As he spoke about his time on the bench, it was clear to me that Ralph considered this the highlight of his career.  His sense of fairness came through loud and clear, as did his concern for those members of Island society who hadn’t had the same chance at life that he had.  Before passing judgement or imposing a sentence, I’m sure Ralph would have placed himself in the other person’s shoes.
Ralph was a country boy at heart.  He loved everything about farming and he had a great respect for those who make their living from the land.  Ralph loved his horses and he loved spending time in the saddle.  Myself, I’ve never ridden a horse I couldn’t fall off of.  But I do understand the attraction.  The horses on Ralph and Karen’s farm were beautiful and intelligent animals; well bred, well cared for, and well trained.  Through his vivid descriptions of their personalities, he made them seem almost human.
Ralph was an avid and accomplished sailor.  He spoke often about trips he and Karen took over the years and, as he did, his face would light up.  He treasured the feeling of freedom, independence and adventure that only a sailboat experience can provide.  Elva and I spent a memorable afternoon on Ralph and Karen’s sailboat.
My friend was first and foremost a family man: a father, grandfather and loving partner.  He spoke of his love for his children and his grandchildren, and how proud he was of their accomplishments.  He spoke of the wonderful years he and Karen spent together, working as a team in everything they did.

As he fought his illness, Ralph taught me about courage, the importance of a positive attitude and, in the end, about acceptance.  I admire his great strength.  Karen was his rock; forever supportive and always welcoming when Elva and I visited.

Although Ralph and I come from very different backgrounds — his being English Protestant and mine Acadian Catholic — we shared the same values and had the same opinions on many issues, including politics.  I found him to be very open-minded about things and very modern in his thinking.  Most of all, we shared a great love for this Island, for the land, and for the people that make it such a wonderful place to live.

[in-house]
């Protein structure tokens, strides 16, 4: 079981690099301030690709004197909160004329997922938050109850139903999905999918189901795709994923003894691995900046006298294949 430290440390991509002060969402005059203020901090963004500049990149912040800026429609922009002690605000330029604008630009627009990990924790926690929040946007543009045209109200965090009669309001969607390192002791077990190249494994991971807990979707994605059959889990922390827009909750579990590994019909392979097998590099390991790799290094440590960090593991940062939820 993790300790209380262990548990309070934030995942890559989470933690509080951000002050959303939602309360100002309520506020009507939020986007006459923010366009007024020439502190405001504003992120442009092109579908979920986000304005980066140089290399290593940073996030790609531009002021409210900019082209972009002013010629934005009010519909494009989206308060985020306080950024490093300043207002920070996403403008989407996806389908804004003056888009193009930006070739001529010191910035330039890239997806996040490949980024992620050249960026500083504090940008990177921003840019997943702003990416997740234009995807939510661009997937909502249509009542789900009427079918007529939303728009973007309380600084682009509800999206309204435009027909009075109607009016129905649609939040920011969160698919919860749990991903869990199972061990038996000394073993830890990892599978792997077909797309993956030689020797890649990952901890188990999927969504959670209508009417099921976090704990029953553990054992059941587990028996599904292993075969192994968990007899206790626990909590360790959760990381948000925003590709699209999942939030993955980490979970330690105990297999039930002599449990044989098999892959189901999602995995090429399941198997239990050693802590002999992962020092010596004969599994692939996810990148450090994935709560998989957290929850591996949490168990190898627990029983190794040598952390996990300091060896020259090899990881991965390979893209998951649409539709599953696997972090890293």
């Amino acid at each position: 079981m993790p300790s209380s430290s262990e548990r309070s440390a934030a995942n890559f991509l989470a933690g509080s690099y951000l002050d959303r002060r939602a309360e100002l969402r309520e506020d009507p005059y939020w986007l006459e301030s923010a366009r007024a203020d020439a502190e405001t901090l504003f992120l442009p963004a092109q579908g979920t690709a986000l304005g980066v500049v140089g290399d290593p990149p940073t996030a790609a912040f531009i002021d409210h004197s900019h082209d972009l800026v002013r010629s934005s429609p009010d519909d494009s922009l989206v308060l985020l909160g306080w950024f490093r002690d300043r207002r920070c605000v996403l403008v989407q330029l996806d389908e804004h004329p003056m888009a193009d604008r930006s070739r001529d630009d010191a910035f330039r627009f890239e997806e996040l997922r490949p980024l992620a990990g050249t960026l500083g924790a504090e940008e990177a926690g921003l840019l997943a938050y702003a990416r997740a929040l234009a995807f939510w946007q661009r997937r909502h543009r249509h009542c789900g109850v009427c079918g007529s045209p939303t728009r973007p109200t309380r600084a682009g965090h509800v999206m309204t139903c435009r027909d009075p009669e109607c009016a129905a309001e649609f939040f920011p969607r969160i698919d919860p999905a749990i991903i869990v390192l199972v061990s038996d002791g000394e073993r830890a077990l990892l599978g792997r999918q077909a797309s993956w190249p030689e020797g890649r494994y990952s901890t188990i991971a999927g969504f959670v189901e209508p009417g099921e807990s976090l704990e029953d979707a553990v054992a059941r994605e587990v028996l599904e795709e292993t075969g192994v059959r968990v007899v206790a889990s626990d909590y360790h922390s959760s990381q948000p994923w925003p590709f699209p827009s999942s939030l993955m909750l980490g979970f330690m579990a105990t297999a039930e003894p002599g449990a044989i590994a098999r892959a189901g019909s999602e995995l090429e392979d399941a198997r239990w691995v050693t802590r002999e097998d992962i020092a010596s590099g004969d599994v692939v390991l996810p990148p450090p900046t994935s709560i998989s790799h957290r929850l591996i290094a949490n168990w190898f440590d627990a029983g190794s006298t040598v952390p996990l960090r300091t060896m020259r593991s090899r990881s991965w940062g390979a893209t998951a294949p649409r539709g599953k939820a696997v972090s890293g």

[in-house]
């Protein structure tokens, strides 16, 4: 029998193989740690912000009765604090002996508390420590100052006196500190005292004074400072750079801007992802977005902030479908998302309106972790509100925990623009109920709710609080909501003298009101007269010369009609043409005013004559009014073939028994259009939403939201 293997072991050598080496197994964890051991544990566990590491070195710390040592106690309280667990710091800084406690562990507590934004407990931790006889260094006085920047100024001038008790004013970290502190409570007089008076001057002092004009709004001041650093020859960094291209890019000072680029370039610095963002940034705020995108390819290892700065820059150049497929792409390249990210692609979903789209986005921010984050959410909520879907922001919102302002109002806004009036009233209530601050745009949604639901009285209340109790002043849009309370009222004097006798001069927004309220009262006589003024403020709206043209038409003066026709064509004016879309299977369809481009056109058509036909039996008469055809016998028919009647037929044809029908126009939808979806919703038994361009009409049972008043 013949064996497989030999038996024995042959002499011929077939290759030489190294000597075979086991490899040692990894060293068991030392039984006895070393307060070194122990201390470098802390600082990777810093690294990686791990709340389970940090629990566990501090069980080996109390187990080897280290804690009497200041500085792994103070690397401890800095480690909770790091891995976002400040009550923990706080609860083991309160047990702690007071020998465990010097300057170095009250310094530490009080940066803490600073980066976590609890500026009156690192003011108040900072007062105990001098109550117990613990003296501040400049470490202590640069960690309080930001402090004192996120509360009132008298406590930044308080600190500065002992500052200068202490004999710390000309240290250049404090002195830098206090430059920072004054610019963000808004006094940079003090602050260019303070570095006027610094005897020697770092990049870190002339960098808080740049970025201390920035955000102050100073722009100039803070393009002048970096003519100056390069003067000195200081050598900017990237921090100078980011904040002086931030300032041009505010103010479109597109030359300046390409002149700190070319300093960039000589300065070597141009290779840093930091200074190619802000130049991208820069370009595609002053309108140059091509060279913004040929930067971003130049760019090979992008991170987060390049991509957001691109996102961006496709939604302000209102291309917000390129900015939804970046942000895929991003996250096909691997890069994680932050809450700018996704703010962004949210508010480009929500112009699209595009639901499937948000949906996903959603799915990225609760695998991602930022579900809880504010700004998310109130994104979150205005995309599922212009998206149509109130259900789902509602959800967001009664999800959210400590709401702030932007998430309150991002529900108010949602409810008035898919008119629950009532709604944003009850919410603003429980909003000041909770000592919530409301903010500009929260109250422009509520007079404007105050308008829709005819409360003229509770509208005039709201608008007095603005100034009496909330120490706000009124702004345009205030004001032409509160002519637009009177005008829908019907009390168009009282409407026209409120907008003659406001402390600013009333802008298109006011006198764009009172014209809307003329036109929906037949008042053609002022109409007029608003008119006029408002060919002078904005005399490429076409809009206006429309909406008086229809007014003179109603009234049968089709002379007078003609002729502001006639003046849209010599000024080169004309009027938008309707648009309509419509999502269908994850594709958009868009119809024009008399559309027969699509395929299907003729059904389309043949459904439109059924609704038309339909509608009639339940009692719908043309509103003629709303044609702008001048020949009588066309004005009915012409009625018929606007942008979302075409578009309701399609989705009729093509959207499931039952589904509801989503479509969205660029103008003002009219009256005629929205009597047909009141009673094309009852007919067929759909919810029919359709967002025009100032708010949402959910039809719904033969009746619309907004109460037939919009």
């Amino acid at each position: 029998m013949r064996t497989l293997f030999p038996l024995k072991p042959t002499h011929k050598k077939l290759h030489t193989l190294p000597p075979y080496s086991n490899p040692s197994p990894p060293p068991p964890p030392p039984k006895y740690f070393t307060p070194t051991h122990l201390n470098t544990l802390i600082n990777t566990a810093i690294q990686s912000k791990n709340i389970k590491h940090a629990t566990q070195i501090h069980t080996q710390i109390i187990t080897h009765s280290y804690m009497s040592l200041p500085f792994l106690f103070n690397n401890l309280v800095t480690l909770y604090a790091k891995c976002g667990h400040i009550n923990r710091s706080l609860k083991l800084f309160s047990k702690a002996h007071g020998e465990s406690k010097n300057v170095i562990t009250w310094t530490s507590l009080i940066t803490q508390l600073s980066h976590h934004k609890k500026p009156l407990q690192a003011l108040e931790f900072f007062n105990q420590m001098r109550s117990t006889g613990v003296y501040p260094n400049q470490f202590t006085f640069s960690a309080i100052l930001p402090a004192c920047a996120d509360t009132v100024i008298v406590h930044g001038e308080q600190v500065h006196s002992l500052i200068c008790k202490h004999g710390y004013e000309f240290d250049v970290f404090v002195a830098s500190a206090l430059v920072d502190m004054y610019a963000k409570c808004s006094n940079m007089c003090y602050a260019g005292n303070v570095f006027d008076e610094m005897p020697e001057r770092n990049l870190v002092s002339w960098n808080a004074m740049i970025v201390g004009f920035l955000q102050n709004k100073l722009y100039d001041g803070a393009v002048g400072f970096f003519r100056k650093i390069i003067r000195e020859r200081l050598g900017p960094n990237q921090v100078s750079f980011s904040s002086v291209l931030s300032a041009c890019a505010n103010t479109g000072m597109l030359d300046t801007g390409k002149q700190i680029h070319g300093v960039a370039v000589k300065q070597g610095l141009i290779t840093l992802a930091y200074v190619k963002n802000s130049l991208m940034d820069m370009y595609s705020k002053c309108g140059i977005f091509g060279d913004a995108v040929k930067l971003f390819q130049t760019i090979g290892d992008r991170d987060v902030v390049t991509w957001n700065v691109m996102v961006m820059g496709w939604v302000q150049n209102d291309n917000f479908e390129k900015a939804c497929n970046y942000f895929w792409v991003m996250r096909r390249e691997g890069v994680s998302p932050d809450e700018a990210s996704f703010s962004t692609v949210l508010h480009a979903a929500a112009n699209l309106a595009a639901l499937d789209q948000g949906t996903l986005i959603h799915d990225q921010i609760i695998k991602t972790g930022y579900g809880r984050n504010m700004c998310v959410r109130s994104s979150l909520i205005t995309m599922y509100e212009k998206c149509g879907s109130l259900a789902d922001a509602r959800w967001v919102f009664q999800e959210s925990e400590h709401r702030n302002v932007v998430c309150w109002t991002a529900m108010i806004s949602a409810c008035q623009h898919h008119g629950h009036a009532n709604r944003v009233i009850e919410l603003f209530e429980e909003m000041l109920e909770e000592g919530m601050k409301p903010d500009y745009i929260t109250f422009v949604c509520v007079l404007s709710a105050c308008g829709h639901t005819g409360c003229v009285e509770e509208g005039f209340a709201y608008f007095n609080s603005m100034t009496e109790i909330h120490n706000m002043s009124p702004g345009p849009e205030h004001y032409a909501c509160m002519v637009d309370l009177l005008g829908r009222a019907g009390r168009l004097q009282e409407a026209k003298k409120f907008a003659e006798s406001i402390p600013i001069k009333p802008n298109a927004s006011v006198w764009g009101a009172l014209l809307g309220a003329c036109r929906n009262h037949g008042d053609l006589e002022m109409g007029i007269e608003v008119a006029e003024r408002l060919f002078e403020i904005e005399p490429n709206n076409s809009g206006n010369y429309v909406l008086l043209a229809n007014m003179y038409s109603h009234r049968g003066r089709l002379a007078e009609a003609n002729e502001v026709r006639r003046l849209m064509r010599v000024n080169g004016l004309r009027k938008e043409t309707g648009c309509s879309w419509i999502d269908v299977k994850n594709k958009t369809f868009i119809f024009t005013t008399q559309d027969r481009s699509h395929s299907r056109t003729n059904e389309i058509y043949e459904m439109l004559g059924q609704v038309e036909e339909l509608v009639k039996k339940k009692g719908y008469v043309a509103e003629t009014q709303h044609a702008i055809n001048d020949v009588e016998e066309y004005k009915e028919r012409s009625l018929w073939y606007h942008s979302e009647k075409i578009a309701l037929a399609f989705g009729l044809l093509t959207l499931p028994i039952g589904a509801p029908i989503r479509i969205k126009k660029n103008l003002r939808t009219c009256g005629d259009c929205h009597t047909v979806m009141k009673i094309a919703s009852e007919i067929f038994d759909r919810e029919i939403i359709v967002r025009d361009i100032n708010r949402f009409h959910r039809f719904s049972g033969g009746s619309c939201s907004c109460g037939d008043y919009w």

A couple of years ago, Ralph and Karen bought a convertible, a Mazda MX-5, just like the one my wife, Elva, owns.  Last summer, we went for a drive together through central Prince County.  It reminded us once again that we live in one of the most beautiful places on this Earth.  We drove along the shore of Malpeque Bay, stopped to visit Saint Patrick’s Church in Grand River and made our way to Milligan’s Wharf.  We visited Elaine and LĂ©once Arsenault’s antique store in Richmond and went past Elva’s home place in Egmont Bay.
As Ralph and I drove along behind Karen and Elva, he leaned over to me and said: “See those two nice-looking blondes in the car in front of us?  Why don’t we follow them for awhile and see where they go.  Maybe we can strike up a conversation when they pull over.”  I felt the same way.  It was one of those special days I’ll never forget and can only wish we could experience again.
Not long before he passed away, I visited Ralph in the hospital.  We happened to be alone that day, just the two of us.  After the usual back and forth about the weather and how the crops were doing, he asked me if I’d consider saying a few words at his funeral service.  I answered that, of course, I would.  I said I’d be honoured to do so.
“But Ralph”, I added, “there are so many people who’ve known you far longer than I have.”  He answered: “It’s not how long you’ve known a person; it’s how well that counts.  You and I are kindred spirits, J-P.”  I’ll never forget those words.  

Good friends are hard to find and harder to say goodbye to when the time comes.